SPECTRUM AND SPECTROSCOPE (Part 3 of 3)   Leave a comment

Moseley, Henry Gwyn-Jeffreys (1887-1915), British physicist, born in Weymouth, England; gave his name to the Moseley number.

In 1913 and 1914 the English physicist H.G.J. Moseley (1887-1915) announced the discovery of far-reaching relations among X rays produced from the surfaces of different metals by the impact of electrons. He found that each metal gives certain groups of X-ray lines, corresponding to certain frequencies. As he passed from a lighter to a heavier metal, each successive element showed lines of higher frequencies. Moseley reasoned that this was not due to increasing atomic weight, since several substances of different atomic weights showed the same spectra. It must have been due to a regular increase in the number of orbiting electrons, corresponding to the atomic number, of the atoms of the metals. Moseley’s work provided the basis for the modern periodic classification of elements.

Modern Applications

Spectroscopes are used in almost every technical field, especially for identifying constituents and processes in any source that emits light. In some industries many similar samples must be analysed quickly and simultaneously for their light-absorbing characteristics. A physician may have several hundred samples of blood serum to analyse in a short period of time. Fortunately, fully automated analytical spectroscopes are available. New techniques of analysing samples based on how they absorb radiation to differing extents have given scientists new ways to determine a substance’s properties. Infra-red spectroscopy, ultraviolet spectroscopy, and nuclear magnetic resonance spectroscopy are the most commonly used of such techniques.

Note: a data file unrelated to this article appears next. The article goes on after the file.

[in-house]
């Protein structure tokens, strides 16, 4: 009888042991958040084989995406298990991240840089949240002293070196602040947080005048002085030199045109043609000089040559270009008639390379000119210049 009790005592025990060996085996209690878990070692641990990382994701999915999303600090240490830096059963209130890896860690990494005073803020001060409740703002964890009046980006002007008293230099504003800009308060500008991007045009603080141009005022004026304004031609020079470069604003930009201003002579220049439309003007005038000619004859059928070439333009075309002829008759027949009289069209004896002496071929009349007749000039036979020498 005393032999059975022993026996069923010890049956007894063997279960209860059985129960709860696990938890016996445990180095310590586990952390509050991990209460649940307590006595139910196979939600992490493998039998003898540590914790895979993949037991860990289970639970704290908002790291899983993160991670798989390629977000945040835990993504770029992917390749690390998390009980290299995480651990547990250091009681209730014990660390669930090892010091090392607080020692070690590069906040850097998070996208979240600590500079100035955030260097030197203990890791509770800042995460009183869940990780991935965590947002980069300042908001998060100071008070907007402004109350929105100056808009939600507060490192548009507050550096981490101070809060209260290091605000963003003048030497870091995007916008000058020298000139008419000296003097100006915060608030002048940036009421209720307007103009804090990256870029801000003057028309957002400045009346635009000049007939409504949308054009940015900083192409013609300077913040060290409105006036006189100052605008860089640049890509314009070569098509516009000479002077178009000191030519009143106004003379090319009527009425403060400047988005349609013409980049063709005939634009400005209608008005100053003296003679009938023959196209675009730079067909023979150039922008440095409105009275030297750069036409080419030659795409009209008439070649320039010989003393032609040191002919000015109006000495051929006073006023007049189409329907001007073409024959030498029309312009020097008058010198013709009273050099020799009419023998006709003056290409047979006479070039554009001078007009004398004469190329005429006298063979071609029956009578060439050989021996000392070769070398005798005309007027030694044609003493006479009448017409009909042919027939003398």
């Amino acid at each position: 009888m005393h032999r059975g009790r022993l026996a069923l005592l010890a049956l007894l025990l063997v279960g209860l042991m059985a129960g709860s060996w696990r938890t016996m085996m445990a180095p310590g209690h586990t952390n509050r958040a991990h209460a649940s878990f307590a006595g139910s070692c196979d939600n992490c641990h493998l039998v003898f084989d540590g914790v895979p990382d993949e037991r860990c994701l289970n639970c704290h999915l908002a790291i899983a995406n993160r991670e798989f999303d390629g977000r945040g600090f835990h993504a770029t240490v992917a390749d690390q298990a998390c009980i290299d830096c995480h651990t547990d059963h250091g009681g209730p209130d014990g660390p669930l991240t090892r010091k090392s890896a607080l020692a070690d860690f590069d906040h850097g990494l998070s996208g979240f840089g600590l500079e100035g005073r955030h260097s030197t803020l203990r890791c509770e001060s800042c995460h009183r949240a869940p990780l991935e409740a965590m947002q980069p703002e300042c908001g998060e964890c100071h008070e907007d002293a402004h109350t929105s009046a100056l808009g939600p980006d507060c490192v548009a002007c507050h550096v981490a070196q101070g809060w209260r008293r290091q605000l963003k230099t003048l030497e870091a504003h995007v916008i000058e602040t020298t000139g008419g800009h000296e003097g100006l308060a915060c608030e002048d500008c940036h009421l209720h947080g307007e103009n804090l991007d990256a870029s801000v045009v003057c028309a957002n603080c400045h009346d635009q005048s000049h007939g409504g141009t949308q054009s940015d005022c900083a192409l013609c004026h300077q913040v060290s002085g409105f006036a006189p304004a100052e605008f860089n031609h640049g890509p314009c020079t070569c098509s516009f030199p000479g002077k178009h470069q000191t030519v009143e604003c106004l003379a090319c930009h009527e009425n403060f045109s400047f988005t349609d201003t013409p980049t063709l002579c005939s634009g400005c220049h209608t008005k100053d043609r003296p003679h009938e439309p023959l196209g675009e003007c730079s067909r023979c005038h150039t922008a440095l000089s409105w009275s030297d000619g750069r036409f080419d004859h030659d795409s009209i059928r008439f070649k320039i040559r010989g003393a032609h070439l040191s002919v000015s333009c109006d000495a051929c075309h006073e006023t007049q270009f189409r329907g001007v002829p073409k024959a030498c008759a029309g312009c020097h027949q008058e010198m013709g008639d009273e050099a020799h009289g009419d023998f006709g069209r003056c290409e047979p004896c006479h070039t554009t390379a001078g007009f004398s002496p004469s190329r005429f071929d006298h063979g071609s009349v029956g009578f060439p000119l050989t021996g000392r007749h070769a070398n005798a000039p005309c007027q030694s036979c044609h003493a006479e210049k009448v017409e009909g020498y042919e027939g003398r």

In the 20th century, scientists discovered that all atomic particles behave as if they had wavelengths much like those of light waves. Spectroscopes were used to study these particles. The study of the various elementary particles themselves is divided into baryon and meson spectroscopy, and elementary-particle spectrometers are used for such studies. One of the accomplishments of neutron spectroscopy, another field, was the plotting of the structure of large complex molecules like those of DNA and RNA, the basic materials of heredity. Furthermore, spectroscopes are used to measure temperatures in controlled thermonuclear fusion.

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